COALBURN – Elizabeth Reeves puts her New Glasgow High School graduation ring on with pride.
She remembers graduating from the school in 1932, in the first graduation class it ever had. Back then, students received pins rather than rings for graduating, but Reeves had her pin turned into a ring “because it was important.”
The 98-year-old Coalburn resident read in the newspaper that the school was being torn down this week, which brought up 81-year-old memories for Reeves.
She remembers the layout of the building back then, what her school schedule was like and how exciting it was for country-based students like herself to take the train to New Glasgow to go to school for the day.
“There were five of us who went in from Thorburn. We would get on the train and then arrived at the New Glasgow station and walked up to the school,” she recalls. “Also, there were students from Sunny Brae, Springville and Eureka and they came on trains too.”
Reeves said students also came to New Glasgow High School from Westville, Stellarton Abercrombie and, of course, New Glasgow by bus.
“The classes began at 9 a.m. and stopped at 1 p.m. and there were five, 45-minute classes,” she said. “Occasionally we were given a five-minute break at 10:30, but that was usually just on warm days when we could walk around the yard quick for about three minutes then go back in.”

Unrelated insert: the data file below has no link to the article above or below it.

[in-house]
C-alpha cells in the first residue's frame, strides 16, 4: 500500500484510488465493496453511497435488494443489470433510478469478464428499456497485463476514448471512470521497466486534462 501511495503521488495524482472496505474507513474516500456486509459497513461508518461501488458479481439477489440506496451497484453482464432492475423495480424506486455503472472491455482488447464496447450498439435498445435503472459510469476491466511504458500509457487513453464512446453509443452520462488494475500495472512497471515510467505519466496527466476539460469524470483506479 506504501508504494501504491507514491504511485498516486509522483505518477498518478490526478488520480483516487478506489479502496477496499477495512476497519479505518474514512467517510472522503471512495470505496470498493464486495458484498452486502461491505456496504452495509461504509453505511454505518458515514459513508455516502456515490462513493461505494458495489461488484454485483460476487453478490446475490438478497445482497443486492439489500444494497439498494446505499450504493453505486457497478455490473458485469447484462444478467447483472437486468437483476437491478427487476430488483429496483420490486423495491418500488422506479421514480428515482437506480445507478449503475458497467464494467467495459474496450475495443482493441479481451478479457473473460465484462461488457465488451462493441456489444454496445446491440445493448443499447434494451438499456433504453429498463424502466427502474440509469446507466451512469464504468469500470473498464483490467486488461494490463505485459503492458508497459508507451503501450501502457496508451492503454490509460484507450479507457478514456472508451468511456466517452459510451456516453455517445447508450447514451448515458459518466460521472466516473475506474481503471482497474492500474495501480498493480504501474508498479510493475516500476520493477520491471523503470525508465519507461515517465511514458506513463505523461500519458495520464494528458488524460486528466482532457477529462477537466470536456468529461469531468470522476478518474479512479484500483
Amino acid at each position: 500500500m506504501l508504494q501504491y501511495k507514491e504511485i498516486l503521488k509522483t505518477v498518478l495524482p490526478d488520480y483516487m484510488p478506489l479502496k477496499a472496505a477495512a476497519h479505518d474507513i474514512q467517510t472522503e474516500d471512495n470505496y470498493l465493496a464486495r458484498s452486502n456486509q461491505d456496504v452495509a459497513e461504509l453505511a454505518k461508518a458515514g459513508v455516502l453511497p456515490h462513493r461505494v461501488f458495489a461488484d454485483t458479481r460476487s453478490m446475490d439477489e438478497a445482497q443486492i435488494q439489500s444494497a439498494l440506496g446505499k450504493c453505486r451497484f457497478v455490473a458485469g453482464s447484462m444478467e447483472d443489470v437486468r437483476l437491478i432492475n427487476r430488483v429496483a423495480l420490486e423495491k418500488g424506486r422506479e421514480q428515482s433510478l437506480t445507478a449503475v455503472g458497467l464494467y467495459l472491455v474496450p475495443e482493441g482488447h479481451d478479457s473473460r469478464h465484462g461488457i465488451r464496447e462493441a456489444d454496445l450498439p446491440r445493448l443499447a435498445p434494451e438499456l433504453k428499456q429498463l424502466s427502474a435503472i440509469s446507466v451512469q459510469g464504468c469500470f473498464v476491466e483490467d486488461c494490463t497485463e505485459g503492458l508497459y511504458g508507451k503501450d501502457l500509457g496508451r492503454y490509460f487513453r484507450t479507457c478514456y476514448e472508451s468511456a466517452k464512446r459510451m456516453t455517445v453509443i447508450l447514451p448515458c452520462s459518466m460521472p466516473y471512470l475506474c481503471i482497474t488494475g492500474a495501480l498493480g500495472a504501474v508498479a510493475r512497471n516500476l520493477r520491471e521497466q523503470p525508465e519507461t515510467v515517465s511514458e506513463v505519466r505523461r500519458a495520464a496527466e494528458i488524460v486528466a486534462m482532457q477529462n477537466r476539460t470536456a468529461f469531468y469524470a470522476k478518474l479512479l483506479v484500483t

Reeves remembers there were two entrances, one for boys to enter and one for girls. Being a Grade 12 student when the school opened, most of Reeves’ classes were on the upper level.
“The first room at the head of the stairs was C.W. Spencer, he was the principal at that time. He taught algebra and trigonometry and the room behind him was Mabel Mckay and she taught French and I think she taught German,” she said. Then at a right angle, the first room there was Margaret Sylvester and she taught biology and then further along was A.G. Baillie and he taught ancient history. The next room beyond was Leon Rodeniser and he taught English.
“Then we had a class downstairs, that was Rutherford Murray and he taught geometry and chemistry and there was a lab further down there.”
While she has many good memories of learning inside the brick walls that are now crumbling down to make way for a new Primary to Grade 8 school, Reeves said she’s not upset about seeing it go.
“Oh well, I guess it’s getting old. It’s about 80 years old,” she said when asked how she feels about seeing it being demolished. “So I guess it had to be torn down, but it was a really lovely building back then. It couldn’t have been any nicer. Everything was brand new and shiny and it had a great big auditorium and it was a lovely place to be, we were certainly very happy there and the teachers were great.”
Reeves remembers her ancient history teacher A.G. Baillie as “especially good, but they were all good,” she said. “I liked them all.”